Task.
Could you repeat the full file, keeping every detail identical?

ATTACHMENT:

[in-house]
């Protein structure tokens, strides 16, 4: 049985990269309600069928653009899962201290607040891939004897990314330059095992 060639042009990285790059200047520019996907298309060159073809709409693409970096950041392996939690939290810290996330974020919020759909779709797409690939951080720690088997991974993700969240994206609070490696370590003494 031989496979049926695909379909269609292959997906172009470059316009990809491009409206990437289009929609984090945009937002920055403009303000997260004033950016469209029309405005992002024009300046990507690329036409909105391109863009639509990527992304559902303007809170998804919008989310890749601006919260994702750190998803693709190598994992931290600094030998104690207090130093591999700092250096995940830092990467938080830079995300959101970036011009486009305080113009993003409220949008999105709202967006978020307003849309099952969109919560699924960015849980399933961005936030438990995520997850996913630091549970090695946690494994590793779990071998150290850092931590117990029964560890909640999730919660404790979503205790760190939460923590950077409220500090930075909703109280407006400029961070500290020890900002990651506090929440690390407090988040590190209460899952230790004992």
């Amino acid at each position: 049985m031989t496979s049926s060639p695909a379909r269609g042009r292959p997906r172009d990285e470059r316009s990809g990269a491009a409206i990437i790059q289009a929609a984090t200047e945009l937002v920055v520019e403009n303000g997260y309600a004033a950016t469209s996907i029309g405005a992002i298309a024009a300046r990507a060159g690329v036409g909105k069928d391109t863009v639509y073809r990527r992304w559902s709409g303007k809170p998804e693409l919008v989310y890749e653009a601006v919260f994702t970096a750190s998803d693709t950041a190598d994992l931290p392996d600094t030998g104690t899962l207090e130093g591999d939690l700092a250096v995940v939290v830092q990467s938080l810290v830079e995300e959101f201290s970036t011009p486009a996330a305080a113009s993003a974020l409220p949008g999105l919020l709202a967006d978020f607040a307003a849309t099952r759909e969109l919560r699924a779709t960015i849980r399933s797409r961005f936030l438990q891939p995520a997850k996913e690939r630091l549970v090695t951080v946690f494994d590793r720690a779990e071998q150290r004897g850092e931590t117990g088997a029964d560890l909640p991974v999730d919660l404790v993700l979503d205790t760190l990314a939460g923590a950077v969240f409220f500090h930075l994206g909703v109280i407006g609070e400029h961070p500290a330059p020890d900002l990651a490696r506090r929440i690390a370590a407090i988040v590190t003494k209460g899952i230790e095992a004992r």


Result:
[in-house]
């Protein structure tokens, strides 16, 4: 049985990269309600069928653009899962201290607040891939004897990314330059095992 060639042009990285790059200047520019996907298309060159073809709409693409970096950041392996939690939290810290996330974020919020759909779709797409690939951080720690088997991974993700969240994206609070490696370590003494 031989496979049926695909379909269609292959997906172009470059316009990809491009409206990437289009929609984090945009937002920055403009303000997260004033950016469209029309405005992002024009300046990507690329036409909105391109863009639509990527992304559902303007809170998804919008989310890749601006919260994702750190998803693709190598994992931290600094030998104690207090130093591999700092250096995940830092990467938080830079995300959101970036011009486009305080113009993003409220949008999105709202967006978020307003849309099952969109919560699924960015849980399933961005936030438990995520997850996913630091549970090695946690494994590793779990071998150290850092931590117990029964560890909640999730919660404790979503205790760190939460923590950077409220500090930075909703109280407006400029961070500290020890900002990651506090929440690390407090988040590190209460899952230790004992």
């Amino acid at each position: 049985m031989t496979s049926s060639p695909a379909r269609g042009r292959p997906r172009d990285e470059r316009s990809g990269a491009a409206i990437i790059q289009a929609a984090t200047e945009l937002v920055v520019e403009n303000g997260y309600a004033a950016t469209s996907i029309g405005a992002i298309a024009a300046r990507a060159g690329v036409g909105k069928d391109t863009v639509y073809r990527r992304w559902s709409g303007k809170p998804e693409l919008v989310y890749e653009a601006v919260f994702t970096a750190s998803d693709t950041a190598d994992l931290p392996d600094t030998g104690t899962l207090e130093g591999d939690l700092a250096v995940v939290v830092q990467s938080l810290v830079e995300e959101f201290s970036t011009p486009a996330a305080a113009s993003a974020l409220p949008g999105l919020l709202a967006d978020f607040a307003a849309t099952r759909e969109l919560r699924a779709t960015i849980r399933s797409r961005f936030l438990q891939p995520a997850k996913e690939r630091l549970v090695t951080v946690f494994d590793r720690a779990e071998q150290r004897g850092e931590t117990g088997a029964d560890l909640p991974v999730d919660l404790v993700l979503d205790t760190l990314a939460g923590a950077v969240f409220f500090h930075l994206g909703v109280i407006g609070e400029h961070p500290a330059p020890d900002l990651a490696r506090r929440i690390a370590a407090i988040v590190t003494k209460g899952i230790e095992a004992r």